Regulation of toxin production in the pathogenic clostridia

Research output: Contribution to journalArticleResearchpeer-review

11 Citations (Scopus)

Abstract

The genus Clostridium comprises a large, heterogeneous group of obligate anaerobic, Gram-positive spore forming bacilli. Members of this genus are ubiquitous in the environment and although most species are considered saprophytic, several are pathogenic to both humans and animals. These bacteria cause a variety of diseases including neuroparalysis, gas gangrene, necrotic enteritis, food poisoning, toxic shock syndrome and pseudomembraneous colitis, which in most cases arise as a consequence of the production of potent exotoxins. Treatment options are often limited, underscoring the need for new treatment strategies and novel therapeutics. Understanding the fundamental mechanisms and signals that control toxin production in the pathogenic clostridia may lead to the identification of novel therapeutic targets that can be exploited in the development of new antimicrobial agents.
Original languageEnglish
Pages (from-to)221 - 231
Number of pages11
JournalMolecular Microbiology
Volume91
Issue number2
DOIs
Publication statusPublished - 2014

Cite this

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abstract = "The genus Clostridium comprises a large, heterogeneous group of obligate anaerobic, Gram-positive spore forming bacilli. Members of this genus are ubiquitous in the environment and although most species are considered saprophytic, several are pathogenic to both humans and animals. These bacteria cause a variety of diseases including neuroparalysis, gas gangrene, necrotic enteritis, food poisoning, toxic shock syndrome and pseudomembraneous colitis, which in most cases arise as a consequence of the production of potent exotoxins. Treatment options are often limited, underscoring the need for new treatment strategies and novel therapeutics. Understanding the fundamental mechanisms and signals that control toxin production in the pathogenic clostridia may lead to the identification of novel therapeutic targets that can be exploited in the development of new antimicrobial agents.",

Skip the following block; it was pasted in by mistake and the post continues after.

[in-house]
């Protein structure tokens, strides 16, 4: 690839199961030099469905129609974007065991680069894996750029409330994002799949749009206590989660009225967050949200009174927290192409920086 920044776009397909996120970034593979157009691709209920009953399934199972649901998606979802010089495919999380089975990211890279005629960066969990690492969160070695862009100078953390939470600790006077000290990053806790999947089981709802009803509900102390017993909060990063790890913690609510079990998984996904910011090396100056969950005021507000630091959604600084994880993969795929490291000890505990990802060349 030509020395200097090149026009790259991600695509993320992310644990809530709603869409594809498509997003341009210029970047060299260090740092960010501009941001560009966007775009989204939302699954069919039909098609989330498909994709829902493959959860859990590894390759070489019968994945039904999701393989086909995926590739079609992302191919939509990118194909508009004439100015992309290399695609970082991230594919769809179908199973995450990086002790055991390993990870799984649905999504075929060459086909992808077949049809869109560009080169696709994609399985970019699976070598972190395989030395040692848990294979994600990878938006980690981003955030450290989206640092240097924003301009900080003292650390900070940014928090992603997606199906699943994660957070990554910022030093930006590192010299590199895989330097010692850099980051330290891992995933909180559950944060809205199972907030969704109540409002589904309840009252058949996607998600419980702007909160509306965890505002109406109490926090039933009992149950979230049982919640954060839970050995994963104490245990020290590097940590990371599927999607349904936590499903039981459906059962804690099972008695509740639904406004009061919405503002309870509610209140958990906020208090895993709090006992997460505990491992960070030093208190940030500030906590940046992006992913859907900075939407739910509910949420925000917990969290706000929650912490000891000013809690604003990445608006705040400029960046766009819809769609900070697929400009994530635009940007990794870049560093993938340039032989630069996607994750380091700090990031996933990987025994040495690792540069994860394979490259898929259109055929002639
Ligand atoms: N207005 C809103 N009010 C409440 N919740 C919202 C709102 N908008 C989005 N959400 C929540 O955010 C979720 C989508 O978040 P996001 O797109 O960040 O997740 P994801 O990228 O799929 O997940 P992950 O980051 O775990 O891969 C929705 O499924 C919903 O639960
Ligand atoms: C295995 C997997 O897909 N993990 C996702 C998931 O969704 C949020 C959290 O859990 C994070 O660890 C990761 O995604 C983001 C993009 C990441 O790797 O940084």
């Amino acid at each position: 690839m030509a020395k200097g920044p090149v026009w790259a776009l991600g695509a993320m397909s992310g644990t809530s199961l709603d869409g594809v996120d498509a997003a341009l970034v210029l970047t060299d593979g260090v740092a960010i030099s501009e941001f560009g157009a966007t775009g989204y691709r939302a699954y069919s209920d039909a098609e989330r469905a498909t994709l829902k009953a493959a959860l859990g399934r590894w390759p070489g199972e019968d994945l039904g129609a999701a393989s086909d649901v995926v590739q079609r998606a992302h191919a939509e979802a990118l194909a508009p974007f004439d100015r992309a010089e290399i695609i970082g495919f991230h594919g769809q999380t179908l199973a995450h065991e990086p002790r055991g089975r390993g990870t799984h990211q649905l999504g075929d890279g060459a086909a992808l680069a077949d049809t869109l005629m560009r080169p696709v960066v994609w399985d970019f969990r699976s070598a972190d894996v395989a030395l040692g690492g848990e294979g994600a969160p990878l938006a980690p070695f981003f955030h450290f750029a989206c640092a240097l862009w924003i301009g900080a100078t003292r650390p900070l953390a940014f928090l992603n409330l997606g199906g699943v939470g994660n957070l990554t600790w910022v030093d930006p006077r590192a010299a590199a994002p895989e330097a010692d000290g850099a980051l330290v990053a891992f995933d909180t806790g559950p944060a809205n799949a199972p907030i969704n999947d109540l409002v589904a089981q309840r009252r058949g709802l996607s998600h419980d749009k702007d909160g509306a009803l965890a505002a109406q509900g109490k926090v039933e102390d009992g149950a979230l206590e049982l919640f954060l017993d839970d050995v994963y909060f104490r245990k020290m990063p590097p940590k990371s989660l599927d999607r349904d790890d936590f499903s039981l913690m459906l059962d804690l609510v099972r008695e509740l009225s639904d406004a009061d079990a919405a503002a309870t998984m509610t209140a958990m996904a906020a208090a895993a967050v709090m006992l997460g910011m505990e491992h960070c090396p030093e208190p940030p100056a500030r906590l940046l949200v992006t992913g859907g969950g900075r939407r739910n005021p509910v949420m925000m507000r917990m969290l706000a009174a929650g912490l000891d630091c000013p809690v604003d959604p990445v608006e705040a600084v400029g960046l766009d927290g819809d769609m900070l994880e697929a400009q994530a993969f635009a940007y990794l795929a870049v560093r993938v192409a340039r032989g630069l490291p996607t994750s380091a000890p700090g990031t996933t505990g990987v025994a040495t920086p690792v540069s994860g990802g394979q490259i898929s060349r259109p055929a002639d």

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Regulation of toxin production in the pathogenic clostridia. / Carter, Glen P; Cheung, Jackie K-L; Larcombe, Sarah; Lyras, Dena.

In: Molecular Microbiology, Vol. 91, No. 2, 2014, p. 221 - 231.

Research output: Contribution to journalArticleResearchpeer-review

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AU - Lyras, Dena

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AB - The genus Clostridium comprises a large, heterogeneous group of obligate anaerobic, Gram-positive spore forming bacilli. Members of this genus are ubiquitous in the environment and although most species are considered saprophytic, several are pathogenic to both humans and animals. These bacteria cause a variety of diseases including neuroparalysis, gas gangrene, necrotic enteritis, food poisoning, toxic shock syndrome and pseudomembraneous colitis, which in most cases arise as a consequence of the production of potent exotoxins. Treatment options are often limited, underscoring the need for new treatment strategies and novel therapeutics. Understanding the fundamental mechanisms and signals that control toxin production in the pathogenic clostridia may lead to the identification of novel therapeutic targets that can be exploited in the development of new antimicrobial agents.

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